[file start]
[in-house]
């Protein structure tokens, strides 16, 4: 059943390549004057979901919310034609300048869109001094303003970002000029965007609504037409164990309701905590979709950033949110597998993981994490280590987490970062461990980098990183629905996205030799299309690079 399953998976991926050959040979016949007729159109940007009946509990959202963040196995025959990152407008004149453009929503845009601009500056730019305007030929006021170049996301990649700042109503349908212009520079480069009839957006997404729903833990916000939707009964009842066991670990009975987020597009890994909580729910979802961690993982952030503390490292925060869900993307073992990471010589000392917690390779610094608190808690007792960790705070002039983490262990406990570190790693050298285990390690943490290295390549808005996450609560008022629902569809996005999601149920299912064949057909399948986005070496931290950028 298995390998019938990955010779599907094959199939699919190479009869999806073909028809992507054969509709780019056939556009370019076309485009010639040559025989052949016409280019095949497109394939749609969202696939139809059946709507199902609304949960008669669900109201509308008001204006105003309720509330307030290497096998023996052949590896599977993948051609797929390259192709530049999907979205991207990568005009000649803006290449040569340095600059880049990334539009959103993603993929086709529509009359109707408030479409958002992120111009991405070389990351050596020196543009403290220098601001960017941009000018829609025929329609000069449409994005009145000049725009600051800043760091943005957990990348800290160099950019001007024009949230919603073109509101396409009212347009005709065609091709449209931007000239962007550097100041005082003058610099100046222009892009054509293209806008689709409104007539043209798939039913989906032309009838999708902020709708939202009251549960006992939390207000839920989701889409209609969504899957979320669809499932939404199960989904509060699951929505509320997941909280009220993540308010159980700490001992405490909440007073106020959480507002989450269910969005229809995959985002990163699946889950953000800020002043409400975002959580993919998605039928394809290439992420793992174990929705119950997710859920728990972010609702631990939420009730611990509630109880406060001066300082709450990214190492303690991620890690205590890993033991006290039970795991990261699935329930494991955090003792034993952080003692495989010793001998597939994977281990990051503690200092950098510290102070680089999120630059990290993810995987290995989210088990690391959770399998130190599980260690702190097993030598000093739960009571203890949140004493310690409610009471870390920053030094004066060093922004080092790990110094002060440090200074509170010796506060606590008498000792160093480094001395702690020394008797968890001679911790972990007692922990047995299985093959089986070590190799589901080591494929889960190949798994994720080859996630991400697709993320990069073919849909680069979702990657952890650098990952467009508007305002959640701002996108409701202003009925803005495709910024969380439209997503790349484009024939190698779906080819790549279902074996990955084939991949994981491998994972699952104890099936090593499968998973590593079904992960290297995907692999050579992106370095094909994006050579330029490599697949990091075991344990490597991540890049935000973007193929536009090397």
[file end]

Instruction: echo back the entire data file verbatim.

[in-house]
């Protein structure tokens, strides 16, 4: 059943390549004057979901919310034609300048869109001094303003970002000029965007609504037409164990309701905590979709950033949110597998993981994490280590987490970062461990980098990183629905996205030799299309690079 399953998976991926050959040979016949007729159109940007009946509990959202963040196995025959990152407008004149453009929503845009601009500056730019305007030929006021170049996301990649700042109503349908212009520079480069009839957006997404729903833990916000939707009964009842066991670990009975987020597009890994909580729910979802961690993982952030503390490292925060869900993307073992990471010589000392917690390779610094608190808690007792960790705070002039983490262990406990570190790693050298285990390690943490290295390549808005996450609560008022629902569809996005999601149920299912064949057909399948986005070496931290950028 298995390998019938990955010779599907094959199939699919190479009869999806073909028809992507054969509709780019056939556009370019076309485009010639040559025989052949016409280019095949497109394939749609969202696939139809059946709507199902609304949960008669669900109201509308008001204006105003309720509330307030290497096998023996052949590896599977993948051609797929390259192709530049999907979205991207990568005009000649803006290449040569340095600059880049990334539009959103993603993929086709529509009359109707408030479409958002992120111009991405070389990351050596020196543009403290220098601001960017941009000018829609025929329609000069449409994005009145000049725009600051800043760091943005957990990348800290160099950019001007024009949230919603073109509101396409009212347009005709065609091709449209931007000239962007550097100041005082003058610099100046222009892009054509293209806008689709409104007539043209798939039913989906032309009838999708902020709708939202009251549960006992939390207000839920989701889409209609969504899957979320669809499932939404199960989904509060699951929505509320997941909280009220993540308010159980700490001992405490909440007073106020959480507002989450269910969005229809995959985002990163699946889950953000800020002043409400975002959580993919998605039928394809290439992420793992174990929705119950997710859920728990972010609702631990939420009730611990509630109880406060001066300082709450990214190492303690991620890690205590890993033991006290039970795991990261699935329930494991955090003792034993952080003692495989010793001998597939994977281990990051503690200092950098510290102070680089999120630059990290993810995987290995989210088990690391959770399998130190599980260690702190097993030598000093739960009571203890949140004493310690409610009471870390920053030094004066060093922004080092790990110094002060440090200074509170010796506060606590008498000792160093480094001395702690020394008797968890001679911790972990007692922990047995299985093959089986070590190799589901080591494929889960190949798994994720080859996630991400697709993320990069073919849909680069979702990657952890650098990952467009508007305002959640701002996108409701202003009925803005495709910024969380439209997503790349484009024939190698779906080819790549279902074996990955084939991949994981491998994972699952104890099936090593499968998973590593079904992960290297995907692999050579992106370095094909994006050579330029490599697949990091075991344990490597991540890049935000973007193929536009090397």